Tech giants will account for almost half of new global tax revenue
City A.M. picks up on a report from Oxford University’s Centre for Business Taxation which estimates US tech giants such as Google and Facebook could face a $28bn (£20bn) bill when new global corporation tax rules are introduced. The OECD last week agreed on a new tax model to ensure companies pay tax in countries where they earn revenue, building on a plan inked last month by the G7. Major tech firms will account for almost half – or $39bn – of the estimated $87bn that will be brought in under pillar one of the proposals. Pillar one applies to firms with revenue of more than $20bn and a profit margin higher than 10%. Under pillar two of the reforms, a minimum corporation tax of 15% will apply to multinational companies with revenue over €750m (£652m). If the threshold for the pillar one reforms was lowered from $20bn to the same level it would lead to a thirteen-fold increase in the number of companies targeted, the research added

Calls for laws to force firms to clean up supply chains
The Government is being urged to introduce corporate accountability laws in line with other parts of Europe that require human rights and environmental due diligence across firms’ supply chains. Rights groups, including the TUC, Friends of the Earth, and Amnesty International, say systemic human rights abuses and environmentally destructive practices are commonplace in the global operations and supply chains of UK businesses, and that voluntary approaches to tackle the problems have failed. France, Germany and Norway have laws on supply chain due diligence, and the EU is to introduce obligations on firms operating in the single market. Those backing a new British law say that without it companies in the UK operating in the single market will be obliged to meet such obligations, yet those outside the market will not.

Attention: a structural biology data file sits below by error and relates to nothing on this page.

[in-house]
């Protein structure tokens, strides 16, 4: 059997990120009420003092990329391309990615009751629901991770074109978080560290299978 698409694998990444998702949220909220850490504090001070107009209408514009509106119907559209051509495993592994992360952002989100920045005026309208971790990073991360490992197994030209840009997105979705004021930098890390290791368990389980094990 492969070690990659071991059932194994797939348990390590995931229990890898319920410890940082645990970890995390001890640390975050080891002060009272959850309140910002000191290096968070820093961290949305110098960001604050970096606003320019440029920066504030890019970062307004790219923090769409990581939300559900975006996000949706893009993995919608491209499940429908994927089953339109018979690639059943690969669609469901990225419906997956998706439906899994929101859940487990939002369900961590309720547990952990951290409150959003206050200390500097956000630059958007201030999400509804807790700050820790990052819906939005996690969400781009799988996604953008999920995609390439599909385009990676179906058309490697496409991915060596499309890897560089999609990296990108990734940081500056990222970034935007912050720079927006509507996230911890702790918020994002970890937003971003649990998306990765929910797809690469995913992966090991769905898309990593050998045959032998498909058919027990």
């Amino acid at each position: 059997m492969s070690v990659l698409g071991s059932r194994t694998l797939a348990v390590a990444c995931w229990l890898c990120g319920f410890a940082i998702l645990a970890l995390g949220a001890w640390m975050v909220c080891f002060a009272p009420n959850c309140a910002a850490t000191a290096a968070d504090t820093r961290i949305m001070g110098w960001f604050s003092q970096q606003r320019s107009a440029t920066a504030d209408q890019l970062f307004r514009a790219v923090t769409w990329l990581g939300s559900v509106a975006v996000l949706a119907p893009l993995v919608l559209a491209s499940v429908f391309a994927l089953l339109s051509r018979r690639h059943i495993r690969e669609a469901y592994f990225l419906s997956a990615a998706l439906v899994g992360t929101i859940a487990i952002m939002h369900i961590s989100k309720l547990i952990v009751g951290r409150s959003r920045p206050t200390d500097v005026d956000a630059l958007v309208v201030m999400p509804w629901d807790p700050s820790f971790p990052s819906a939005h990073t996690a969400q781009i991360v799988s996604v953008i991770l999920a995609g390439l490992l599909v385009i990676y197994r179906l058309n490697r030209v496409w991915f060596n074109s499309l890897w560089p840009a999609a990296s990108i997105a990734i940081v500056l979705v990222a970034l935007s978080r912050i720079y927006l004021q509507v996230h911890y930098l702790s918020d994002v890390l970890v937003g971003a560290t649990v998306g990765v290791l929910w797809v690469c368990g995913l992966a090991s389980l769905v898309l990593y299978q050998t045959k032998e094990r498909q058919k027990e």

EU plot to destroy City a catastrophic failure
The Telegraph’s Matthew Lynn asserts that EU efforts to damage the City since the UK voted to leave five years ago have failed. Only a handful of jobs have left while London has already reclaimed its position as the key centre for equity trading after briefly losing the crown to Amsterdam. Lynn says the strategy adopted by Paris and Frankfurt, along with the Commission officials in Brussels, was all stick and no carrot – they figured they could simply legislate their way to commercial success, but business simply worked around the rule changes.

Lynn concludes: “In truth, the EU has made a mess of this. It has failed to win any significant business from Brexit. And the continent’s main financial centre – significant for a bloc that floats on a sea of debt – is now outside its regulatory orbit. Brussels has failed in lots of ways over the last couple of decades, from mis-managing the single currency, to stifling industry in red tape. But this will go down as one of the most glaring failures.”